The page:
updated: November 13, 2022 21:21 IST
Washington [US], Nov 13 (ANI): Researchers have long looked for genetic influences in schizophrenia, a neurodevelopmental disorder that disrupts brain activity resulting in hallucinations, delusions and other cognitive disorders. However, disease genetic mutations have been identified in only a small fraction less than a quarter of serial patients. A new study shows that “somatic” genetic mutations in brain cells could be responsible for some neurodegenerative diseases.
The study, led by senior author Jeong Ho Lee, MD, PhD, at the Korea Advanced Institute of Science and Technology and the Stanley Institute for Medical Research team, appeared in Biological Psychiatry, published by Elsevier.
Traditional genetic mutations, called germline mutations, occur in the sperm or egg cells and are passed on from parents to offspring. By contrast, somatic mutations occur in the fetus after fertilization, and can appear throughout the body or in isolated pockets of tissue, making them more difficult to detect than blood or saliva samples, which are typically used for such sequencing studies.
Recently, more advanced genetic sequencing techniques have allowed researchers to detect somatic mutations, and studies have shown that even mutations found at very low levels can have functional consequences. A previous study suggested that somatic mutations in the brain were associated with schizophrenia (SCZ), but were not strong enough to support such an association.
In the current study, the researchers used whole-exome deep sequencing to determine the genetic code for all exomes, the parts of genes that encode proteins. The scientists sequenced postmortem samples from 27 people with schizophrenia and 31 participants from brain and from liver, heart or spleen tissue, allowing them to compare the sequences in tissues. Using a robust analytical technique, the team identified an average of 4.9 somatic single-nucleotide variants (SNVs), or mutations, in brain samples from people with SCZ and 5.6 somatic SNVs in brain samples from controls.
Although there was no significant quantitative difference in somatic SNV between SCZ and control tissues, the researchers found that mutations in SCZ patients were found in genes already associated with SCZ. Among germline mutations previously associated with schizophrenia, genes affected encoded proteins associated with synaptic communication, particularly in a brain region called the dorsolateral prefrontal cortex.
The researchers then identified proteins that might be affected by the newly identified somatic mutations. Remarkably, a protein called GRIN2B appeared to be severely affected, and two patients with SCZ carried somatic mutations on the same GRIN2B gene. GRIN2B is a protein component of the NMDA-type glutamate receptor, which is essential for neuronal signaling. Defective glutamate receptors have long been suspected to contribute to SCZ pathology; GRIN2B ranks among the most studied genes in schizophrenia.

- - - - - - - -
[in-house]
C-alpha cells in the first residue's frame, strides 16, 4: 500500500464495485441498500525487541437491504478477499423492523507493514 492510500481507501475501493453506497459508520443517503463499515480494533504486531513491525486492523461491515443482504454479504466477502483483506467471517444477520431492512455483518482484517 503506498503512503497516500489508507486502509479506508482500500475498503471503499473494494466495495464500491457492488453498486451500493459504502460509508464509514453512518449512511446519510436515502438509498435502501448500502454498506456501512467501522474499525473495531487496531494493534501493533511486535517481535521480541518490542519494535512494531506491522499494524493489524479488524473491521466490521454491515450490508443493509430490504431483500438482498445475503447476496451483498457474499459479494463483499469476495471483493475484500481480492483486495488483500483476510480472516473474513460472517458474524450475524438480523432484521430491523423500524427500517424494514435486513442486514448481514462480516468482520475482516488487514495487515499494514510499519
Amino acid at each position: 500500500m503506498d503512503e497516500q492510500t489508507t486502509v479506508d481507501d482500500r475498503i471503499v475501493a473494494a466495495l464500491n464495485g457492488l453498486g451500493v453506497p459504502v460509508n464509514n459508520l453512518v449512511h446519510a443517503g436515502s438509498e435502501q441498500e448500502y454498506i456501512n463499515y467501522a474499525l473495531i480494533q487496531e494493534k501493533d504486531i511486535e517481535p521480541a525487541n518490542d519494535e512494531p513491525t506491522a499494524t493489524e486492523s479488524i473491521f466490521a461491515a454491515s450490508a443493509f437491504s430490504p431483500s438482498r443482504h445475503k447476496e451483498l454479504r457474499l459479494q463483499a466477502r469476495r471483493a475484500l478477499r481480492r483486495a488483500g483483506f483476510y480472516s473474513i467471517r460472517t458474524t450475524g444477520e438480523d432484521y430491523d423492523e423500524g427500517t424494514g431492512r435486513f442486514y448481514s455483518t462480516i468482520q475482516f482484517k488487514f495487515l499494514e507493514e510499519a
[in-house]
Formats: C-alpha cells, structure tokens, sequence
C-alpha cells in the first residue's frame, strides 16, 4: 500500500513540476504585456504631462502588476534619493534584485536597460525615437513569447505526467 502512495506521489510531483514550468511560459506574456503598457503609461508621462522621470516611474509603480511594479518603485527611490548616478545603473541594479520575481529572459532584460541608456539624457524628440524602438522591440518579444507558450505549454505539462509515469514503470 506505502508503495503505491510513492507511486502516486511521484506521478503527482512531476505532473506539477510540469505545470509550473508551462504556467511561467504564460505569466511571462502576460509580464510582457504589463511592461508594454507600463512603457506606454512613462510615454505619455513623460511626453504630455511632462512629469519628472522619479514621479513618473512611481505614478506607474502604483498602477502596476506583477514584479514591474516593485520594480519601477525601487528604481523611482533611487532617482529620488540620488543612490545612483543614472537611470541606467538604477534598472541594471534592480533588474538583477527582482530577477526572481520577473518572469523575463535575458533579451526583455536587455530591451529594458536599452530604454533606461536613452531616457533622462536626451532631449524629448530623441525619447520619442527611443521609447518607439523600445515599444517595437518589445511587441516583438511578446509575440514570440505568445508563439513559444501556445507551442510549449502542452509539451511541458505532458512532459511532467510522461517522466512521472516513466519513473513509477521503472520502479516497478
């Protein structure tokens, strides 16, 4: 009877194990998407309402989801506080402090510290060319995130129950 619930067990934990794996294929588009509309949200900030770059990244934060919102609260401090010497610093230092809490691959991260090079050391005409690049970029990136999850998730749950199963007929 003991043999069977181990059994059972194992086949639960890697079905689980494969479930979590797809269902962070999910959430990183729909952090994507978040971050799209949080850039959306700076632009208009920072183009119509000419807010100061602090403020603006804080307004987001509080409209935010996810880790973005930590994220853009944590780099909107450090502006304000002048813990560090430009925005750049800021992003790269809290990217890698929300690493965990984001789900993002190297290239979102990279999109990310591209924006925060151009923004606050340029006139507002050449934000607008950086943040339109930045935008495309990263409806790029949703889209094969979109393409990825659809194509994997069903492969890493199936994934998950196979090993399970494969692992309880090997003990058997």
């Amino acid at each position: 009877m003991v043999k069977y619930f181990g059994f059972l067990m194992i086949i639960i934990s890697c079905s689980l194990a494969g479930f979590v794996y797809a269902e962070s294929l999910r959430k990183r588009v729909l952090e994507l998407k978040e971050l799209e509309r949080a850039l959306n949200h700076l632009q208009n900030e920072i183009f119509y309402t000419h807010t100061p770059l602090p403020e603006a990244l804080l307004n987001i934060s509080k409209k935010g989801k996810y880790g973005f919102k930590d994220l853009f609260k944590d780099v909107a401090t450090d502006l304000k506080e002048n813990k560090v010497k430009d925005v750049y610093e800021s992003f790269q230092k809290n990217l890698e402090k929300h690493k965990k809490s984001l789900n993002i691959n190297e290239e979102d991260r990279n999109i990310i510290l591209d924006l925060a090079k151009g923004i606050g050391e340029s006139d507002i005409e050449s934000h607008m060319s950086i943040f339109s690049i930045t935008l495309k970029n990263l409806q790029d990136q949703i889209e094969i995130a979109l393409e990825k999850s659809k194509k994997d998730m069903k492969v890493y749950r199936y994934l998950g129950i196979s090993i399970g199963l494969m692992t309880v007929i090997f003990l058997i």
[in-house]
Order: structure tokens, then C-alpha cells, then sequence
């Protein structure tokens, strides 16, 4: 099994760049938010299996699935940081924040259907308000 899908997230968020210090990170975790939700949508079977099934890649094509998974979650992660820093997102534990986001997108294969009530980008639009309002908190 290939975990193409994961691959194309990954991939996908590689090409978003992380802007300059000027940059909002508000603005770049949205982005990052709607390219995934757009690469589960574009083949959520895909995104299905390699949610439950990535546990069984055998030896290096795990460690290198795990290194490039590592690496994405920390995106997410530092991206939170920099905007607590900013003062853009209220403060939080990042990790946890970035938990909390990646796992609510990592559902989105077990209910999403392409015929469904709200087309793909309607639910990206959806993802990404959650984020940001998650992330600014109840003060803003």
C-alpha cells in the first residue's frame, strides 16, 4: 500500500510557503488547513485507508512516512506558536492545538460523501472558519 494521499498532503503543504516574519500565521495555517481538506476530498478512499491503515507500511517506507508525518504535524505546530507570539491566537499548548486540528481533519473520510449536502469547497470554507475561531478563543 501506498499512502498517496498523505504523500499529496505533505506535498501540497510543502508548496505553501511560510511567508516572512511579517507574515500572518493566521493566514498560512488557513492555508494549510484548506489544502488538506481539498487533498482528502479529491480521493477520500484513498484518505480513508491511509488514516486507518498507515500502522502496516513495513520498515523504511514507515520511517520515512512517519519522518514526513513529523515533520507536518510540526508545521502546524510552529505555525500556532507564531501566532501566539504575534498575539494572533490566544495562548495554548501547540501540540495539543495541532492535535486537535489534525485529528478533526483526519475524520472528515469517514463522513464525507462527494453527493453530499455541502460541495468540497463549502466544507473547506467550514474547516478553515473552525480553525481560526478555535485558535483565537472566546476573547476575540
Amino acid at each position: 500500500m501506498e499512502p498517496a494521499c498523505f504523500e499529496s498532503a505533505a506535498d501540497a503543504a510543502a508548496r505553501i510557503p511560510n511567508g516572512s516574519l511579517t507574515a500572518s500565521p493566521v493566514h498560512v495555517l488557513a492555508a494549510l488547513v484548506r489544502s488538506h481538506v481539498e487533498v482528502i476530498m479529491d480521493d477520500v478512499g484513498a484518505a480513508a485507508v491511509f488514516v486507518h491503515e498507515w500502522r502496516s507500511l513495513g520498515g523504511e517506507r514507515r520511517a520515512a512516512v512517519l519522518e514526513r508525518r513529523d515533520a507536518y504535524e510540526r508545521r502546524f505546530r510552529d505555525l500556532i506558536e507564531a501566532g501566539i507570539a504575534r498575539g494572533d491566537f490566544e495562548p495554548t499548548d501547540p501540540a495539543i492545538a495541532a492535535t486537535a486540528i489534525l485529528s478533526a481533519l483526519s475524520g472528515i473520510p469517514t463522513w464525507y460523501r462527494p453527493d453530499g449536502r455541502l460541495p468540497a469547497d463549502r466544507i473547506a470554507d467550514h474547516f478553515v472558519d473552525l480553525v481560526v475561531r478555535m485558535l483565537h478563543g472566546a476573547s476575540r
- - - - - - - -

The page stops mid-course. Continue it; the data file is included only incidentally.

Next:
John Crystal, MD, editor of Biological Psychiatry, said of the work, “The genetics of schizophrenia has received extensive study for several decades. A new possibility is now emerging, which is that, in some cases, mutations in the DNA of brain cells contribute to the biology of Remarkably, this new biology tells an old story about schizophrenia: a defect in the NMDA glutamate receptor. Perhaps the pathway by which somatic mutations contribute to schizophrenia converge with other sources of abnormalities in glutamate signaling in this disorder.”
Dr. Lee and the team next wanted to evaluate the functional consequences of the somatic mutations. Because of the location of the GRIN2B mutations found in SCZ patients, the researchers hypothesized that they might interfere with the receptor’s localization in neurons. Experiments with cortical neurons from mice showed that the mutations actually disrupted the usual receptor localization of dendrites, the “listening” ends of neurons, which in turn prevents the formation of normal synapses in neurons. The results suggest that somatic mutations can disrupt neural communication, thus contributing to the pathology of SCZ.
The somatic mutations identified in the study had a variable allele frequency of only about 1 percent, indicating that mutations were rare among brain cells as a whole. However, they have the potential to create widespread cortical dysfunction.
About the findings, Dr. Lee said of the findings: “Besides comprehensive genetic analysis of brain mutations only in postmortem tissues from patients with schizophrenia, this study experimentally demonstrated the biological outcome of the identified somatic mutations, which resulted in SCZ-related neurological abnormalities. The study indicates that Somatic mutations in the brain could be a major cryptic contributor to SCZ and provide new insights into the molecular genetic structure of SCZ.” (Ani)